I mean, I’m neutral and I like guns.
But, also, I like mountains.
I do speak some French, Italian, and German.
Sadly, no Romansch.
Come on y’all, let’s go!
I mean, I’m neutral and I like guns.
Just for a visit the Swiss Alps would be gorgeous to see.
I know, right? But the country is so dang expensive. Because Swiss people are, as a whole, rather well off. Switzerland, is, unfortunately, a country made for Swiss people. There’s nothing wrong with that, but, when a major part of your economy is tourism, that is a deterrent.
MMM it’s really expensive there. I am told most people can never afford a house there, but rent forever. I could not bring myself to the idea of renting forever. @Oddbird please comment.
Expensive but decent inexpensive beer.
Do they have good homemade cheese there? If so I’m going.
I’m wondering about the future of fondue…
It will be delicious until the end of time
I want to go. It’s on my bucket list. I want to get chocolate.
Are they open for tourist?
There’s some precautions, but, so far as I can tell, yes.
My friend used to live in Switzerland for some years. I’d visit, but after hearing the stories of all the rules one has to follow about keeping your apartment super duper clean, not making any noise during certain hours, not showering during certain hours, having a very limited time window to do laundry etc I wouldn’t want to live there. Friend now lives in England, much better.
See though, having to keep my apartment clean, people being quiet, and having a set time to shower sounds awesome to me.
Sounds like you were made for that country then, enjoy!
I’m not a neat freak, but I hate things being out of place. That being said, the fact you can be denied Swiss citizenship for being too annoying, makes it a very interesting countryWoman deemed ‘too annoying’ to get Swiss citizenship wins battle for passport.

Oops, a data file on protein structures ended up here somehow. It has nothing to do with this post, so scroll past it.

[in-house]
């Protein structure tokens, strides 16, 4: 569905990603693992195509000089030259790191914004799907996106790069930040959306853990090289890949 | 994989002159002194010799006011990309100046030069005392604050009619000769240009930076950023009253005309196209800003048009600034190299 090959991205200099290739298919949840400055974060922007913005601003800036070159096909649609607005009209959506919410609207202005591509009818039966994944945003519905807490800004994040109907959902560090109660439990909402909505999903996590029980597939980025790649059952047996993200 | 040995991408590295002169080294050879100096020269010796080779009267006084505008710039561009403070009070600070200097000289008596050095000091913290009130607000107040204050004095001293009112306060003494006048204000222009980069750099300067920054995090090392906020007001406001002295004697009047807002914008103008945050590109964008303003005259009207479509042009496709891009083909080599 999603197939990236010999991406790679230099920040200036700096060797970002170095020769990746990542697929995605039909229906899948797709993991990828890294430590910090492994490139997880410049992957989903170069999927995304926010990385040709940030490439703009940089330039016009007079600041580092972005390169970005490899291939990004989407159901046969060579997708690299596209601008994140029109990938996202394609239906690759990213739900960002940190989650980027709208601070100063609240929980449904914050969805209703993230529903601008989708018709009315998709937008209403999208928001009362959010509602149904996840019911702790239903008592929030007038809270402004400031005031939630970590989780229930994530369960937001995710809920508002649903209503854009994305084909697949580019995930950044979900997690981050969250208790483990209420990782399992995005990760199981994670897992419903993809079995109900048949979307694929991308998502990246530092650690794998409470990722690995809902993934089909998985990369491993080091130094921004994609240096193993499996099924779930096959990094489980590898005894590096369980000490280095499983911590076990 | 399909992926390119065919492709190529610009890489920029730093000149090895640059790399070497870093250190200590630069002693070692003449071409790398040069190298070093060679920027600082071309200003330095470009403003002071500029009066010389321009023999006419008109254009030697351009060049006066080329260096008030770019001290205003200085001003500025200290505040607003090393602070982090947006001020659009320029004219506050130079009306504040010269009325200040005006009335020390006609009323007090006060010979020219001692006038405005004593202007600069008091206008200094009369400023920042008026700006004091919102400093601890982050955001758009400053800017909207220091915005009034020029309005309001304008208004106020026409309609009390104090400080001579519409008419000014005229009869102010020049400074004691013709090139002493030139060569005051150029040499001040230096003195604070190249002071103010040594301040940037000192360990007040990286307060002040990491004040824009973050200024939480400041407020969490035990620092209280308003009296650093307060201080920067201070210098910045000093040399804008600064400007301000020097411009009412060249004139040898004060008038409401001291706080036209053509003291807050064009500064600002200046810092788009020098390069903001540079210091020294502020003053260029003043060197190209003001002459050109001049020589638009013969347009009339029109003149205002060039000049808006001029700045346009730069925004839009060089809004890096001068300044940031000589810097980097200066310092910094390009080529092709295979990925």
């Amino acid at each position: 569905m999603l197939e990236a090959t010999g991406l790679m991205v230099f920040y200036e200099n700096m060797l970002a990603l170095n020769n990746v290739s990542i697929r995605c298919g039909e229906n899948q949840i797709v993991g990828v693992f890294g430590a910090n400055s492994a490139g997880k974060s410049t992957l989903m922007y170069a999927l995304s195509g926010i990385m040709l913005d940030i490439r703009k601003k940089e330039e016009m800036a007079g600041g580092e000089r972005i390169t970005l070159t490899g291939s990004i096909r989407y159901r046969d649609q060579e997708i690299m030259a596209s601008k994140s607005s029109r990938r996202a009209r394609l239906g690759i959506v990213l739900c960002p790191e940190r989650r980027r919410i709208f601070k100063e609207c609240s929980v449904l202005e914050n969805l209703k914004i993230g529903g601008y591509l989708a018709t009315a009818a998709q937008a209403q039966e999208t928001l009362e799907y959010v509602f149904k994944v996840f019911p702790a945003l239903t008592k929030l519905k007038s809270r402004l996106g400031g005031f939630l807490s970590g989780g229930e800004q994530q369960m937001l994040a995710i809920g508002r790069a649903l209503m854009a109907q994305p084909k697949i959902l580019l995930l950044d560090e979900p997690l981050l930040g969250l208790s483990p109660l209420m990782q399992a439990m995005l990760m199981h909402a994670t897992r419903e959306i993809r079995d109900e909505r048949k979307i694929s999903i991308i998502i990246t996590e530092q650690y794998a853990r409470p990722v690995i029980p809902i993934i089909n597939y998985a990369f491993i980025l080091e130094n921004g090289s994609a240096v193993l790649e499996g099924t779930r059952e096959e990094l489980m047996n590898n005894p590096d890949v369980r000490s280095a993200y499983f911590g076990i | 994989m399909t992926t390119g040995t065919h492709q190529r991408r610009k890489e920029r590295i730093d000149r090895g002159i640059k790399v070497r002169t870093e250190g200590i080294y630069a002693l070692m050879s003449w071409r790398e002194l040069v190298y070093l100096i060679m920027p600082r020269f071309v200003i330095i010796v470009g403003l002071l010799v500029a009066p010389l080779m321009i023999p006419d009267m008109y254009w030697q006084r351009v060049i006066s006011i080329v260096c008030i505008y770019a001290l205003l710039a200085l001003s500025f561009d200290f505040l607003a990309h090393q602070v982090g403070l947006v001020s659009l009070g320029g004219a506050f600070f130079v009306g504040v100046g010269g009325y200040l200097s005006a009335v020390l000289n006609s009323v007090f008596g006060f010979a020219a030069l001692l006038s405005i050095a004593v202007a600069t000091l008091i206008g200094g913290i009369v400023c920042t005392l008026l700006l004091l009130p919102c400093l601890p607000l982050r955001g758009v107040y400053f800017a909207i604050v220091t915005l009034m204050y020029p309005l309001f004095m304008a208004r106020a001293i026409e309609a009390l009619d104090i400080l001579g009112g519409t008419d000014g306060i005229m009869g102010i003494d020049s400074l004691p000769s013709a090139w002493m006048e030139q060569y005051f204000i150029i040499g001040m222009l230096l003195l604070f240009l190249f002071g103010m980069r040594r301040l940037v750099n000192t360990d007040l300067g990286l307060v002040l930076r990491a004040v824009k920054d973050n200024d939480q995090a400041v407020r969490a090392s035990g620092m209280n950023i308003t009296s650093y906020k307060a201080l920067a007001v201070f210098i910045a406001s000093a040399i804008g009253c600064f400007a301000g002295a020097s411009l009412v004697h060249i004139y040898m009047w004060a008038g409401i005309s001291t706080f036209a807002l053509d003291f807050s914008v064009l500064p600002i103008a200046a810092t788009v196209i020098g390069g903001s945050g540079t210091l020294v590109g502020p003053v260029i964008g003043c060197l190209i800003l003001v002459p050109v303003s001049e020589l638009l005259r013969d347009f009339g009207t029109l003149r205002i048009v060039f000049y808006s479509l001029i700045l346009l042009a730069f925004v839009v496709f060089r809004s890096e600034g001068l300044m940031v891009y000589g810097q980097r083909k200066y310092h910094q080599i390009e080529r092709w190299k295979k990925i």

That is too funny. Sorry you’re too annoying to live in this country… go to America. LOL
Thanks for the tag, @Dan_Defender!
Yeah, Switzerland is expensive, for Swiss people too. Granted, wages are higher than in neighbouring European countries, but it has been calculated that for an average family with two kids to live comfortably, the minimal wage should be around the equivalent of $4,000 a month (there isn’t currently a federal minimal wage; some states have one, some don’t).
Yep. We’ll probably never be able to buy a house here, although if we keep saving as we do we’ll be able to afford a nice one in France when we retire. That’s the same for most people.
It has its upsides too. A lot of people around me radically downsize when they retire, get rid of accumulated useless things, rent a much smaller place with a cheaper rent, and use the money they save to travel a lot while their health still allows it.
As a proud Frenchwoman I’ll say that French cheese has no rival, but Switzerland isn’t too bad There is chocolate too.
Yes. If you come from a country which is on the Federal “red list”, you’ll have to be quarantined for ten days though.
Absolutely true, although the rules are probably worse in German-speaking Switzerland than for us Latins (French and Italian-speaking Switzerland). You still can’t shower after 10pm, have to juggle five different trash cans and pay crazily expensive taxes on non-recyclable waste, and most apartment buildings have a shared laundry room in the basement where you are attributed a weekly two-hour slot. When my husband got his first parish and the accompanying rectory, we were positively elated about being able to have our own washing machine.
I had a French professor who has actually lived in the Romady, and she said Switzerland is VERY clean. I’m assuming it’s true. That is something I would certainly like.
Well, we used to live in Paris before moving to the French suburb of Geneva and then the Romandy, and it certainly was a nice change not to have to worry about dog poop when walking on the sidewalks.
There also is much less littering.
There’s a movie called “Welcome to Switzerland” in which a Franco-Swiss couple goes to the guy’s Swiss village, where he hasn’t set foot since childhood, to collect an inheritance. In one of the opening scenes, the Parisian wife throws her cigarette stub on the pavement – and everybody around stops what they were doing and stares at her. That’s not too far from the reality in some places
The same French professor has lived in Paris and Bordeaux. I guess when you’re comparing Switzerland to Paris, it’s going to look clean, no matter what. (Not saying Paris is dirty, but I know about the dog poop problem)